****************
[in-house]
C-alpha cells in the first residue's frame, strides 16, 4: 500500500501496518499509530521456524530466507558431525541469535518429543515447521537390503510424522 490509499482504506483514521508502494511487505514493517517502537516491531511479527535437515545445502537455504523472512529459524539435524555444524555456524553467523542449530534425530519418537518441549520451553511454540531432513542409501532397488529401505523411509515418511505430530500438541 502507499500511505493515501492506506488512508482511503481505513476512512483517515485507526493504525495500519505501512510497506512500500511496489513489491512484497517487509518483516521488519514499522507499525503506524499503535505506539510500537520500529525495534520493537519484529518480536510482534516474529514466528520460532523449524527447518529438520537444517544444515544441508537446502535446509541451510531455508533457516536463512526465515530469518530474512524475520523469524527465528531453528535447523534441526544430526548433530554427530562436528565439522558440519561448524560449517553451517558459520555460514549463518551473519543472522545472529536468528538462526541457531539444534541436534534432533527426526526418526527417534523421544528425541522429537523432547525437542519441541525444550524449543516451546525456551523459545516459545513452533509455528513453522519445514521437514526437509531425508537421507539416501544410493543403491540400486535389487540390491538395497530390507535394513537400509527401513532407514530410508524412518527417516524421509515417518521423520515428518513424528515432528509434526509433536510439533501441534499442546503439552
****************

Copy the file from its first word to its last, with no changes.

[in-house]
C-alpha cells in the first residue's frame, strides 16, 4: 500500500501496518499509530521456524530466507558431525541469535518429543515447521537390503510424522 490509499482504506483514521508502494511487505514493517517502537516491531511479527535437515545445502537455504523472512529459524539435524555444524555456524553467523542449530534425530519418537518441549520451553511454540531432513542409501532397488529401505523411509515418511505430530500438541 502507499500511505493515501492506506488512508482511503481505513476512512483517515485507526493504525495500519505501512510497506512500500511496489513489491512484497517487509518483516521488519514499522507499525503506524499503535505506539510500537520500529525495534520493537519484529518480536510482534516474529514466528520460532523449524527447518529438520537444517544444515544441508537446502535446509541451510531455508533457516536463512526465515530469518530474512524475520523469524527465528531453528535447523534441526544430526548433530554427530562436528565439522558440519561448524560449517553451517558459520555460514549463518551473519543472522545472529536468528538462526541457531539444534541436534534432533527426526526418526527417534523421544528425541522429537523432547525437542519441541525444550524449543516451546525456551523459545516459545513452533509455528513453522519445514521437514526437509531425508537421507539416501544410493543403491540400486535389487540390491538395497530390507535394513537400509527401513532407514530410508524412518527417516524421509515417518521423520515428518513424528515432528509434526509433536510439533501441534499442546503439552